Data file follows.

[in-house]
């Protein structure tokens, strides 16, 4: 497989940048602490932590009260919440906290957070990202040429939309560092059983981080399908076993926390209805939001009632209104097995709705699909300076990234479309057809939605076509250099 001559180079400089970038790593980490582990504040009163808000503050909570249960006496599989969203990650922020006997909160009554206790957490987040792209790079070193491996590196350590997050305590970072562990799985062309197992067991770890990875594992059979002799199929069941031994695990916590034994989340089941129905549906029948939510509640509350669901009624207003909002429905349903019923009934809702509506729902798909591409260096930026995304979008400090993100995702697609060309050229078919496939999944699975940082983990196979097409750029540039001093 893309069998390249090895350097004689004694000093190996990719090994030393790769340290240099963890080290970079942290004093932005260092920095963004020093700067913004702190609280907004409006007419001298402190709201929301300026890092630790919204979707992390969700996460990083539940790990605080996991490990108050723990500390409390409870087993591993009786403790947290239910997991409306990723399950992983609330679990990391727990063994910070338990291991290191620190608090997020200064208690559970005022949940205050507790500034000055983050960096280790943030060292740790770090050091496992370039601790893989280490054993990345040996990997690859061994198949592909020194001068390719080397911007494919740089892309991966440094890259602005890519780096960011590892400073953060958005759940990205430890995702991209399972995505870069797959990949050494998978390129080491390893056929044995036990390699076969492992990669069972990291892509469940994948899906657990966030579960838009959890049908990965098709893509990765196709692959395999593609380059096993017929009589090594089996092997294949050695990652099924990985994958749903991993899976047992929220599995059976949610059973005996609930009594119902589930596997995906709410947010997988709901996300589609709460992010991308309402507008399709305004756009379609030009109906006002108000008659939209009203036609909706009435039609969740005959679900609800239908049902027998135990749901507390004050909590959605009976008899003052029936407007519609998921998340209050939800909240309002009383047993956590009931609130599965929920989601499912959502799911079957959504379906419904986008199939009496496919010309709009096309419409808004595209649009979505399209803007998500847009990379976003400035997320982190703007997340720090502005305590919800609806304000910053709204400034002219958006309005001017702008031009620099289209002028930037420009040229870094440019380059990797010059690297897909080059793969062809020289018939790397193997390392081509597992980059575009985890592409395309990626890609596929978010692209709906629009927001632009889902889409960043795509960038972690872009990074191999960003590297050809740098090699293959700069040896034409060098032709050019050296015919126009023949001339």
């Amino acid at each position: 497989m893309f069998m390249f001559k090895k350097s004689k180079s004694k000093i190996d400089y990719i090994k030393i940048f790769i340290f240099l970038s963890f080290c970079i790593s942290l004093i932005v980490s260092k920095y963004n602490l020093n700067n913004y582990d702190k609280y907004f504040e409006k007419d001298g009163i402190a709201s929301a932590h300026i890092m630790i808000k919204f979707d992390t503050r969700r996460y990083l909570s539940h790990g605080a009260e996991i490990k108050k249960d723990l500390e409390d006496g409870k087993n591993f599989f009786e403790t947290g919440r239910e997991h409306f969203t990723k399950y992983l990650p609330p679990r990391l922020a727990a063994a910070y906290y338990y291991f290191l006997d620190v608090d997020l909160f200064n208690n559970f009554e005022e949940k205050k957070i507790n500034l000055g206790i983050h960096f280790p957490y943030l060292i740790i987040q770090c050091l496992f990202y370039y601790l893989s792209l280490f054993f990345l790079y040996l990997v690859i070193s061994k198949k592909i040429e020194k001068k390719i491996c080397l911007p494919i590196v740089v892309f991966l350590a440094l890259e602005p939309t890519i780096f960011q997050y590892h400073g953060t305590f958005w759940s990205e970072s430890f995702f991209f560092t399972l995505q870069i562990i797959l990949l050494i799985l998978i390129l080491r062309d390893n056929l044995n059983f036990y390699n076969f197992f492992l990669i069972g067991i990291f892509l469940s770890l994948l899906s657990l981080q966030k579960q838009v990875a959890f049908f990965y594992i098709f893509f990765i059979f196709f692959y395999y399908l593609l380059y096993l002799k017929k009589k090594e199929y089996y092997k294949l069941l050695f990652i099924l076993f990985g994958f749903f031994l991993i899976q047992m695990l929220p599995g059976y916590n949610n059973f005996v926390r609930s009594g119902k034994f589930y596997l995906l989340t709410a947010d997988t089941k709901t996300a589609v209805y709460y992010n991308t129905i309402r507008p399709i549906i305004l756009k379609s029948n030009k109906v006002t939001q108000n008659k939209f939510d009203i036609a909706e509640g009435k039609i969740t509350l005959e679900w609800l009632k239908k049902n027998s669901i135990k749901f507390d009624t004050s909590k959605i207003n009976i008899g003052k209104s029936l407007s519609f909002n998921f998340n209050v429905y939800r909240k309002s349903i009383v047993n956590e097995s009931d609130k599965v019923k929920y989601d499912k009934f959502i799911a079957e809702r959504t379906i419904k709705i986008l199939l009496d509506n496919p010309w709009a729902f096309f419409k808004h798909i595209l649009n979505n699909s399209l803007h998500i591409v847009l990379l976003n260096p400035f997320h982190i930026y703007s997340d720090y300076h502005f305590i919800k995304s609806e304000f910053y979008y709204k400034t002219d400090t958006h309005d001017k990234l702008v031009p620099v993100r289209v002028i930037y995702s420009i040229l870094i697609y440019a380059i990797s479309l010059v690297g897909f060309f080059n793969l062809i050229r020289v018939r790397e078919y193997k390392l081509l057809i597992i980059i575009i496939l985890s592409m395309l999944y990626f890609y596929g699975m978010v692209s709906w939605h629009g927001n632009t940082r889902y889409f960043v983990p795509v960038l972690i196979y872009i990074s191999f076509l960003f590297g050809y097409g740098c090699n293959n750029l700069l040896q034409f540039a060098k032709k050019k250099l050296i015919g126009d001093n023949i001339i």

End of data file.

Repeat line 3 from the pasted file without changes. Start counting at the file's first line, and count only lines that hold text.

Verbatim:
């Amino acid at each position: 497989m893309f069998m390249f001559k090895k350097s004689k180079s004694k000093i190996d400089y990719i090994k030393i940048f790769i340290f240099l970038s963890f080290c970079i790593s942290l004093i932005v980490s260092k920095y963004n602490l020093n700067n913004y582990d702190k609280y907004f504040e409006k007419d001298g009163i402190a709201s929301a932590h300026i890092m630790i808000k919204f979707d992390t503050r969700r996460y990083l909570s539940h790990g605080a009260e996991i490990k108050k249960d723990l500390e409390d006496g409870k087993n591993f599989f009786e403790t947290g919440r239910e997991h409306f969203t990723k399950y992983l990650p609330p679990r990391l922020a727990a063994a910070y906290y338990y291991f290191l006997d620190v608090d997020l909160f200064n208690n559970f009554e005022e949940k205050k957070i507790n500034l000055g206790i983050h960096f280790p957490y943030l060292i740790i987040q770090c050091l496992f990202y370039y601790l893989s792209l280490f054993f990345l790079y040996l990997v690859i070193s061994k198949k592909i040429e020194k001068k390719i491996c080397l911007p494919i590196v740089v892309f991966l350590a440094l890259e602005p939309t890519i780096f960011q997050y590892h400073g953060t305590f958005w759940s990205e970072s430890f995702f991209f560092t399972l995505q870069i562990i797959l990949l050494i799985l998978i390129l080491r062309d390893n056929l044995n059983f036990y390699n076969f197992f492992l990669i069972g067991i990291f892509l469940s770890l994948l899906s657990l981080q966030k579960q838009v990875a959890f049908f990965y594992i098709f893509f990765i059979f196709f692959y395999y399908l593609l380059y096993l002799k017929k009589k090594e199929y089996y092997k294949l069941l050695f990652i099924l076993f990985g994958f749903f031994l991993i899976q047992m695990l929220p599995g059976y916590n949610n059973f005996v926390r609930s009594g119902k034994f589930y596997l995906l989340t709410a947010d997988t089941k709901t996300a589609v209805y709460y992010n991308t129905i309402r507008p399709i549906i305004l756009k379609s029948n030009k109906v006002t939001q108000n008659k939209f939510d009203i036609a909706e509640g009435k039609i969740t509350l005959e679900w609800l009632k239908k049902n027998s669901i135990k749901f507390d009624t004050s909590k959605i207003n009976i008899g003052k209104s029936l407007s519609f909002n998921f998340n209050v429905y939800r909240k309002s349903i009383v047993n956590e097995s009931d609130k599965v019923k929920y989601d499912k009934f959502i799911a079957e809702r959504t379906i419904k709705i986008l199939l009496d509506n496919p010309w709009a729902f096309f419409k808004h798909i595209l649009n979505n699909s399209l803007h998500i591409v847009l990379l976003n260096p400035f997320h982190i930026y703007s997340d720090y300076h502005f305590i919800k995304s609806e304000f910053y979008y709204k400034t002219d400090t958006h309005d001017k990234l702008v031009p620099v993100r289209v002028i930037y995702s420009i040229l870094i697609y440019a380059i990797s479309l010059v690297g897909f060309f080059n793969l062809i050229r020289v018939r790397e078919y193997k390392l081509l057809i597992i980059i575009i496939l985890s592409m395309l999944y990626f890609y596929g699975m978010v692209s709906w939605h629009g927001n632009t940082r889902y889409f960043v983990p795509v960038l972690i196979y872009i990074s191999f076509l960003f590297g050809y097409g740098c090699n293959n750029l700069l040896q034409f540039a060098k032709k050019k250099l050296i015919g126009d001093n023949i001339i």